Wichita general aviation manufacturers turned in their second year of lower aircraft deliveries last year from the continued affect of the global downturn.
There are some positive signs emerging in the industry, however.
Wichita planemakers delivered 38.5 percent of the world's general aviation aircraft delivered last year.
Cessna Aircraft, Hawker Beechcraft and Bombardier Learjet delivered 776 general aviation airplanes in 2010, down 27 percent from the year before.
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Shipments by manufacturers worldwide fell 11 percent in 2010 to 2,015 planes, while billings rose 1 percent at $19.7 billion last year.
The figures were released Tuesday by the General Aviation Manufacturers Association, an industry trade group, at an outlook forecast in Washington.
The biggest concern for the industry is in the piston part of the market, said GAMA chairman John Rosanvallon, president and CEO of Dassault Falcon.
The decline in the piston market began in 2007. Last year, deliveries of piston aircraft were the lowest they've been since 1994, he said.
Piston-powered aircraft deliveries totaled 889, down 8 percent from the year before.
The number of turboprops delivered in 2010 totaled 763, down 12 percent from the year before, while business jet deliveries totaled 763, down 12 percent for the year.
In Wichita, Bombardier Learjet delivered 28 Learjet business jets last year, down from 46 the year before, a 39 percent decrease.
Hawker Beechcraft's general aviation deliveries totaled 214 last year, a 22 percent decline from 273 in 2009.
And Cessna Aircraft delivered 534 aircraft, down 28 percent from 740 the year before.
Hawker Beechcraft CEO Bill Boisture said today that, given the economic environment, he was pleased with the company's results in 2010.
The company was closely matched in production rate and planning with what happened in the year and finished with a minimum amount of inventory of new and used aircraft, he said.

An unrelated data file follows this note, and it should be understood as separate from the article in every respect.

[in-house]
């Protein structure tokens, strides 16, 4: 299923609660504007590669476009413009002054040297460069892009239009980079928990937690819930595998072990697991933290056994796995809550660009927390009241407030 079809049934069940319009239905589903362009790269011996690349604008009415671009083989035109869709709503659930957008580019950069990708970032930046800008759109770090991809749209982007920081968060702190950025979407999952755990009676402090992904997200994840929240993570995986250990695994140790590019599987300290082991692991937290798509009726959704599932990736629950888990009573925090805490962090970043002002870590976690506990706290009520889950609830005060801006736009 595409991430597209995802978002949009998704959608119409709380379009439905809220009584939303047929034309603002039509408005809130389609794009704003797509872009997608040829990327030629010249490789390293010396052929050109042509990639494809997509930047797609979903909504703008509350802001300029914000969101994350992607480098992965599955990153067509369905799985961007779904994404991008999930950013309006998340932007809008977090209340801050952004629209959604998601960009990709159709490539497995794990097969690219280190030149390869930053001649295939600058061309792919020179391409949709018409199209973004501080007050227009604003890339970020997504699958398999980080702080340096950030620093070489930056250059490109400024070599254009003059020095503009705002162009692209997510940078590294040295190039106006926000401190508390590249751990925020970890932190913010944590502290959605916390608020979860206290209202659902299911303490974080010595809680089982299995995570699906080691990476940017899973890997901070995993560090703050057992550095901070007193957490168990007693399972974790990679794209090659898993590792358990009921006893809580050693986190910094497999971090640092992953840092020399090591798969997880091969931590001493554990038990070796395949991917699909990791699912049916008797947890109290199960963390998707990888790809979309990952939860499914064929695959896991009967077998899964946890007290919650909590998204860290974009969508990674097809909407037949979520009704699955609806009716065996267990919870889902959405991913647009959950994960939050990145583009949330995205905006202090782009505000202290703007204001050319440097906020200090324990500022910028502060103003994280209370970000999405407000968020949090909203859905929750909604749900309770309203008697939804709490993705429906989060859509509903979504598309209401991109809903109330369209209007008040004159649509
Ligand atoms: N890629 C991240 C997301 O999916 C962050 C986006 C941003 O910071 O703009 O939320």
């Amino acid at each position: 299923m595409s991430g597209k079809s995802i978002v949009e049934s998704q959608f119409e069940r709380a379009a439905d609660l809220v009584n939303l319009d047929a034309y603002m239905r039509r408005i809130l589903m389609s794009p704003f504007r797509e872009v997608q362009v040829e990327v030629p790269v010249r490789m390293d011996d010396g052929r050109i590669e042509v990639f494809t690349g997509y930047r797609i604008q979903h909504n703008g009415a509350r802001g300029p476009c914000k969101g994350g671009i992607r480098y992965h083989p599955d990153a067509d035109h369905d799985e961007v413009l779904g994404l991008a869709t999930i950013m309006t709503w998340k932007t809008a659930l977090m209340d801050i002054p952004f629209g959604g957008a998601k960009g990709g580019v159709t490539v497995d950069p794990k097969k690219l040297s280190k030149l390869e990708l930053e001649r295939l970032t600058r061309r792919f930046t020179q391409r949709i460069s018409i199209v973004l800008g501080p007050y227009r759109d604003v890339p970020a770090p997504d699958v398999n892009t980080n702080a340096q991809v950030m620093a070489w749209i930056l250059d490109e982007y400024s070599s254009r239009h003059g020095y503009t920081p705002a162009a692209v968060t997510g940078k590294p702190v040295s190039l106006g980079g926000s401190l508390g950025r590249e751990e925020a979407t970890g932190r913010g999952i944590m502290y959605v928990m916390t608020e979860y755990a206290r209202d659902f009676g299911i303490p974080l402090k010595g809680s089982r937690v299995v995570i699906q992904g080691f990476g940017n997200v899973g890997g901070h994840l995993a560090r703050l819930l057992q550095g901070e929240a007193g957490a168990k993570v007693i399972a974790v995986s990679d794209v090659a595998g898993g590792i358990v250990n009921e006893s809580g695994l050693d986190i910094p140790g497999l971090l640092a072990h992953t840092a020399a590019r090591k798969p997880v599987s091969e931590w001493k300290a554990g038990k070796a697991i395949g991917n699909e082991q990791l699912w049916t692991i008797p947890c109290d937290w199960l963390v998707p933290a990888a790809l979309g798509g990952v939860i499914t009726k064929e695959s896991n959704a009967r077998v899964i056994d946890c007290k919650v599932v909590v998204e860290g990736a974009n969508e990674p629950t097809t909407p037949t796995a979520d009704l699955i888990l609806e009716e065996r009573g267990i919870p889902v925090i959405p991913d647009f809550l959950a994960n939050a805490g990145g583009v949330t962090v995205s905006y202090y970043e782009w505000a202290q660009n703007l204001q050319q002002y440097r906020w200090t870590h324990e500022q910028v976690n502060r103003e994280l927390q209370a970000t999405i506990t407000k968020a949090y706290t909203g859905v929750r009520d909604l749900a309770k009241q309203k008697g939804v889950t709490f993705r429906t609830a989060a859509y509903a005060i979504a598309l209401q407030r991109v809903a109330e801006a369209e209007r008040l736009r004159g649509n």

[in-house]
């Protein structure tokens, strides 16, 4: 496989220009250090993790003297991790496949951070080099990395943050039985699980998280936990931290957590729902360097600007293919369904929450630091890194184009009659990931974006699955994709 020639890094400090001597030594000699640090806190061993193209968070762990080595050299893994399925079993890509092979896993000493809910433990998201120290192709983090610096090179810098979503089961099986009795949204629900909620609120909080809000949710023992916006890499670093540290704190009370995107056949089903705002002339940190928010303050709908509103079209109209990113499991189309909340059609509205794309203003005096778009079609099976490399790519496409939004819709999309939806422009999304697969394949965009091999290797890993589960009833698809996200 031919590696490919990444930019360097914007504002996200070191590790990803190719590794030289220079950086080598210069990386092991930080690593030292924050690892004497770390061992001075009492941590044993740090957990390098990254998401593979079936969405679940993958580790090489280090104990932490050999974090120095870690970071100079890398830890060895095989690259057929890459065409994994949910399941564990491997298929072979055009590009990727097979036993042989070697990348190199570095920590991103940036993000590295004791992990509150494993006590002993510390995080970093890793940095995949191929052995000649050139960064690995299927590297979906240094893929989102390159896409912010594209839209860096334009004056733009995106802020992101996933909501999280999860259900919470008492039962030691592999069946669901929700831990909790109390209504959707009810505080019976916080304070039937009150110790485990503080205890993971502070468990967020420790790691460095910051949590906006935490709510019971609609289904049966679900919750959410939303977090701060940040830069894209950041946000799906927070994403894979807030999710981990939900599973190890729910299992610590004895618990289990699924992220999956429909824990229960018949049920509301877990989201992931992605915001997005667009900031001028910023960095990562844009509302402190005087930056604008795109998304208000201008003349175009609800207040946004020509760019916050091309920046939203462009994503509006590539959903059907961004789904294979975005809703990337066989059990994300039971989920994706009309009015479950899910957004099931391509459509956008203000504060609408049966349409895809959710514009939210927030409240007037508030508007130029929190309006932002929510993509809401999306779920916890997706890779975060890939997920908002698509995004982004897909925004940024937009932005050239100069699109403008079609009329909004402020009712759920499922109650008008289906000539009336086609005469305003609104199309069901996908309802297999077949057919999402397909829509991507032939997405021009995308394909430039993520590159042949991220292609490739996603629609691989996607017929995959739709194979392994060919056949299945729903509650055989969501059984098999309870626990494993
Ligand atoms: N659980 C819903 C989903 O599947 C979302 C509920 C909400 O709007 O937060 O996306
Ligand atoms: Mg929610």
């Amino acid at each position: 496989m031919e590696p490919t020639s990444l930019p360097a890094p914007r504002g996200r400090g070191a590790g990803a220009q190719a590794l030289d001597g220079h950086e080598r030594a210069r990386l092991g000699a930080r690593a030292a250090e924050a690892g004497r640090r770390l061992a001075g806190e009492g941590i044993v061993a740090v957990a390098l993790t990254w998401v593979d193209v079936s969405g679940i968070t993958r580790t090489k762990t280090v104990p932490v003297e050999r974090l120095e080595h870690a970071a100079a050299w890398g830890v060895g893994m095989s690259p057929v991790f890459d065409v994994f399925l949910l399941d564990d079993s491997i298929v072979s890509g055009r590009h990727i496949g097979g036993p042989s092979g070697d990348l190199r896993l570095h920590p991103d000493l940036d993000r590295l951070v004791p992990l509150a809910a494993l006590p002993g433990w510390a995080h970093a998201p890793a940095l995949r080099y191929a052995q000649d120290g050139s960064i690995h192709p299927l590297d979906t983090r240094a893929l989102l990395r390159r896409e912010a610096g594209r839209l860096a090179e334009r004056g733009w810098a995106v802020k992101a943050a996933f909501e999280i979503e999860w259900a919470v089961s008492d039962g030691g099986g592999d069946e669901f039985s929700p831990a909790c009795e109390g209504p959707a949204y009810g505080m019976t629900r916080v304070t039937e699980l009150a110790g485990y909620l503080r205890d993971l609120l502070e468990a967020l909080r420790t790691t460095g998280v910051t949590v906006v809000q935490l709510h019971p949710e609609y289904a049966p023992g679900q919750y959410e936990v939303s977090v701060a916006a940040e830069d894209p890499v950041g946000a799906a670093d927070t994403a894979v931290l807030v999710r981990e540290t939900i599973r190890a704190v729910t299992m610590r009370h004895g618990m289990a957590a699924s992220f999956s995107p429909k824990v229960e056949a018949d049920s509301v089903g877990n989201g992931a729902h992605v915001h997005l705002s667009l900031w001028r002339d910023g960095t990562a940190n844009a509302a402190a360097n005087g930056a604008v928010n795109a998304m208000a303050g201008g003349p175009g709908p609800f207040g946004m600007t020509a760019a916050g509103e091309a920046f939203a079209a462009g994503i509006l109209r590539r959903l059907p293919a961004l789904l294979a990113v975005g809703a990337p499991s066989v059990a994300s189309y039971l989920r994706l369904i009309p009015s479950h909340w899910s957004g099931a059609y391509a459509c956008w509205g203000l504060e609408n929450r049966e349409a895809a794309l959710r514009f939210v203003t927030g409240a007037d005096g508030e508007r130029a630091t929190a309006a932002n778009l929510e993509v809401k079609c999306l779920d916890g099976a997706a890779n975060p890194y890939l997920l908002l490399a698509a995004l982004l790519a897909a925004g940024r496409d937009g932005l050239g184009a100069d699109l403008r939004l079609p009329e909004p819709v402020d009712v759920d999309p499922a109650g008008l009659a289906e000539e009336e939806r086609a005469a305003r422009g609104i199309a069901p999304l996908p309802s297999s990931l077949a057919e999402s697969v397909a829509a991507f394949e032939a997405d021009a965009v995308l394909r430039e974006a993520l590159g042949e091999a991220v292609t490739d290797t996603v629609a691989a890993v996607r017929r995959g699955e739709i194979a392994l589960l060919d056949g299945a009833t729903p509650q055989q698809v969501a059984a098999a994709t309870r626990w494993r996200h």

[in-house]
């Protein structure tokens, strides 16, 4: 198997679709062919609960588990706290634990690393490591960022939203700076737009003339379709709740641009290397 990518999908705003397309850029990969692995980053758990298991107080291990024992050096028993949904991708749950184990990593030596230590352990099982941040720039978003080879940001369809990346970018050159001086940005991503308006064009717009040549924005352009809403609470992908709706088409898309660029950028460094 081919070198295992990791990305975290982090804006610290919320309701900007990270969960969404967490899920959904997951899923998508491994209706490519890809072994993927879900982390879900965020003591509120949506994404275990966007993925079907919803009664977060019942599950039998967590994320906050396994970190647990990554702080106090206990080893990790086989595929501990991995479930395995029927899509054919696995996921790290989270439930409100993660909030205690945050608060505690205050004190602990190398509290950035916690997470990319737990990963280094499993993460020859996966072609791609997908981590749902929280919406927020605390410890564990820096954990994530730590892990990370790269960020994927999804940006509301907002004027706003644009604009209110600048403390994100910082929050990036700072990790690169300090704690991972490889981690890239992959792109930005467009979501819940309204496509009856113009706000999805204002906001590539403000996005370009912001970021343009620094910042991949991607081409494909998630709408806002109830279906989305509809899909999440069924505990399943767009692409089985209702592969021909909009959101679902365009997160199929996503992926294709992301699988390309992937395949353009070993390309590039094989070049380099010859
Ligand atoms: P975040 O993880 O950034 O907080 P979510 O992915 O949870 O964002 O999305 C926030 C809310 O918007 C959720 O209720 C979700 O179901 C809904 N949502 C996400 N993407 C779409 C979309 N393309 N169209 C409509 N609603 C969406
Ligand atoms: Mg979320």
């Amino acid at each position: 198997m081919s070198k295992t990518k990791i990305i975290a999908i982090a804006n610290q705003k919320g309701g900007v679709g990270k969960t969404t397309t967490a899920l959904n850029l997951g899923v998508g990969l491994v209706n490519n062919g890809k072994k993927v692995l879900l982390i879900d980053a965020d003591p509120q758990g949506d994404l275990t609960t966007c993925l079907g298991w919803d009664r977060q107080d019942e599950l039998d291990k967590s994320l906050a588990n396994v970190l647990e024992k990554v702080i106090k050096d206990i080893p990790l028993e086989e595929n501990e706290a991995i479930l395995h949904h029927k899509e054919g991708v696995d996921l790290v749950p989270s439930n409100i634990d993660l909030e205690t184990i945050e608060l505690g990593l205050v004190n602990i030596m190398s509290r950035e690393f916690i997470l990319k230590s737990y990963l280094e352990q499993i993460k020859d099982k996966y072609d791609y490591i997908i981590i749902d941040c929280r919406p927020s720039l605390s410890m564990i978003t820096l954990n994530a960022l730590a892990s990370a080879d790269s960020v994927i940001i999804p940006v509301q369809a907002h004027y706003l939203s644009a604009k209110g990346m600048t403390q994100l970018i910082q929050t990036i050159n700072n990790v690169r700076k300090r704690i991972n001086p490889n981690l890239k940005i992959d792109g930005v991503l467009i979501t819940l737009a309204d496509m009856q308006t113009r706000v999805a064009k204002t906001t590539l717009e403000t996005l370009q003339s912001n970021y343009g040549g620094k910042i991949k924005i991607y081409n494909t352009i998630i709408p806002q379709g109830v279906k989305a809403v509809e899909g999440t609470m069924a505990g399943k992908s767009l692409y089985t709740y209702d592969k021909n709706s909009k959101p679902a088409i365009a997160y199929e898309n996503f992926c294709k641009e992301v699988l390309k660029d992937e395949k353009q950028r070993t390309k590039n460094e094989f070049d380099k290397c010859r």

Activity has picked up but mostly at lower pricing levels, he said.
"That's something we have to work our way out of as an industry," Boisture said.
He expects this year to be modestly better.
"We're off to a better start," he said. "I'm optimistic that we'll do better this year. I think that's primarily because our team is better, and we're very aggressively improving all aspects of our business."
Mark Paolucci, Cessna senior vice president of sales and marketing, said he expects 2011 to be similar to 2010.
The mix of models delivered this year might change.
"We might see some of our bigger airplanes being sold as opposed to the (entry-level) Mustang," Paolucci said. "I expect 2011 will look like 2010. But I believe it will be spread out a little more evenly."
Last year started off "pretty healthy," then fell off mid-year, Paolucci said.
It came back strong in the fourth quarter, in part because of a boost from the passage of a bill that allows buyers to accelerate the depreciation of the cost of an airplane, he said.
Cessna continues to invest in new product development to make sure it has the models in place when it comes out of the downturn.
"I'm reasonably confident that we'll basically claw out of it," Paolucci said of the market's return.